It's 1928, the middle of Prohibition, the Roaring Twenties and the era of flappers, a seemingly wild and giddy time where licentiousness laughs and thumbs its nose against the strict convention and staid morals of much of the era. Laura Kelley is just nineteen. She works in the dress shop that her parents started in the sleepy little town of Austerlitz, NY. She's generally a good daughter, but she has one secret. She's in love with a man she cannot have. And as the novel opens, she sneaks out of the home she shares with her widower father and her younger sister to meet this man and to see the scandalous Ziegfeld Follies. The evening is magical and Laura is swept up in it. But it has repercussions that last forever.
Edna St. Vincent Millay, who preferred to be called Vincent, is living nearby to Austerlitz at Steepletop House. Neither she nor her husband cares to hide the parties and debauchery that take place there from the judgmental town, bringing friends and lovers to their mountaintop retreat as often as the muse requires. Vincent is in search of a new lover who will inspire her words and enflame her body. She finds such a lover in a young poet named George Dillon but he is neither as compliant nor as accommodating to the famous poet as her previous lovers have been.
A couple of years further on in the midst of the Great Depression, Laura is struggling to support her daughter in the dress shop and is still keeping the baby's father's name secret. She has retreated from the town as much as the town has branded her for her indiscretion. Vincent glimpses Laura on the day that her sister marries. She is standing to the side of the bride and groom with a lonely and melancholy expression on her face and she captures the imagination of the poet, who is still struggling with her lover's intransigence. Eventually introduced to Laura's sister Marie and her husband, Everette, a rising politician, Millay invites them to Steepletop to one of her famous parties where she intentionally entices Everette into her bed, an invitation he does not refuse. And with this action, she forges a bond between herself and Laura, one built on anger and loyalty but also ultimately desperation and creative desire.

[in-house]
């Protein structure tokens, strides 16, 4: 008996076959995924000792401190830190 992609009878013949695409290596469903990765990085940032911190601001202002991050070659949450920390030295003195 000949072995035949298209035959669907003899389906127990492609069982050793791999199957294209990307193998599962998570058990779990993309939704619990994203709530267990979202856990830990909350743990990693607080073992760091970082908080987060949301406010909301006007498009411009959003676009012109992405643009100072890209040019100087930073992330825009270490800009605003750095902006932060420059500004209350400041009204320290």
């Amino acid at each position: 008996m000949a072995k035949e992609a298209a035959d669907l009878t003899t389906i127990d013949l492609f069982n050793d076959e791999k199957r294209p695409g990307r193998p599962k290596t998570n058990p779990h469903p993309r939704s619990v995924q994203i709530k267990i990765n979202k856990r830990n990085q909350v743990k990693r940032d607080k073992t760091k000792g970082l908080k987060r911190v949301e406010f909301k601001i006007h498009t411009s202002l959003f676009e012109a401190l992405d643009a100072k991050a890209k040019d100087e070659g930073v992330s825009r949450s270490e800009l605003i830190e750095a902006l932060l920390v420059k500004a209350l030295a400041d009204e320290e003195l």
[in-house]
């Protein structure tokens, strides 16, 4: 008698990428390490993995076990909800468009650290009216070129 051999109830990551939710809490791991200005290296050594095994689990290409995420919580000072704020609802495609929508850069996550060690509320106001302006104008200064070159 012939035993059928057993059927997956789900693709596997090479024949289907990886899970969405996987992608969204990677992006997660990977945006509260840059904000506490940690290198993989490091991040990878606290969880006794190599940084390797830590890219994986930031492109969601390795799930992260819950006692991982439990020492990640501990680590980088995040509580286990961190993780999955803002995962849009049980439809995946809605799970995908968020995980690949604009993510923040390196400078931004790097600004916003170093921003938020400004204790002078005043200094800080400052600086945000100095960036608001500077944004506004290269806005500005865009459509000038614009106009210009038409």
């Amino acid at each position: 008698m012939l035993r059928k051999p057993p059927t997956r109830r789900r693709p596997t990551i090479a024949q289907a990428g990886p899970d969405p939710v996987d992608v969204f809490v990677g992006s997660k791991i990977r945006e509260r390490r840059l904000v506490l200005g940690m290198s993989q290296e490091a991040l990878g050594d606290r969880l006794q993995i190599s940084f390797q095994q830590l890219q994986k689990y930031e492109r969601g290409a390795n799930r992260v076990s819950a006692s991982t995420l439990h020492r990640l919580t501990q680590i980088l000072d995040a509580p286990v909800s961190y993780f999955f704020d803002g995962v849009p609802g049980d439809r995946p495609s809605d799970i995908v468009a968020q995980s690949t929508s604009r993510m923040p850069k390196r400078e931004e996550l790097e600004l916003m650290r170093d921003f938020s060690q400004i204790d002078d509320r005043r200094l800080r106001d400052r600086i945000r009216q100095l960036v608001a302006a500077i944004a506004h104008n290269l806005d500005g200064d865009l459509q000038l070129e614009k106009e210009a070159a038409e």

Robuck has drawn Millay as a sensuous, extravagant, demanding woman. She lives a bohemian life without care for the mores of society but she feels deeply and is easily wounded. She loves with her whole heart but can be unthinking and capriciously cruel. She is a study in opposites. Laura, on the other hand, is a mostly conventional woman whose only transgression ends up defining her. She dreams of more but is bound first by the opinion of the town and then by her loyalty and love for her family, so she pushes that dream down under the more prosaic need to feed and clothe herself and her daughter. Her capacity for love is boundless but she has been damaged by her secret lover's silent disavowal of her and their daughter, losing the ability to trust openly and learning to fear the withholding of forgiveness.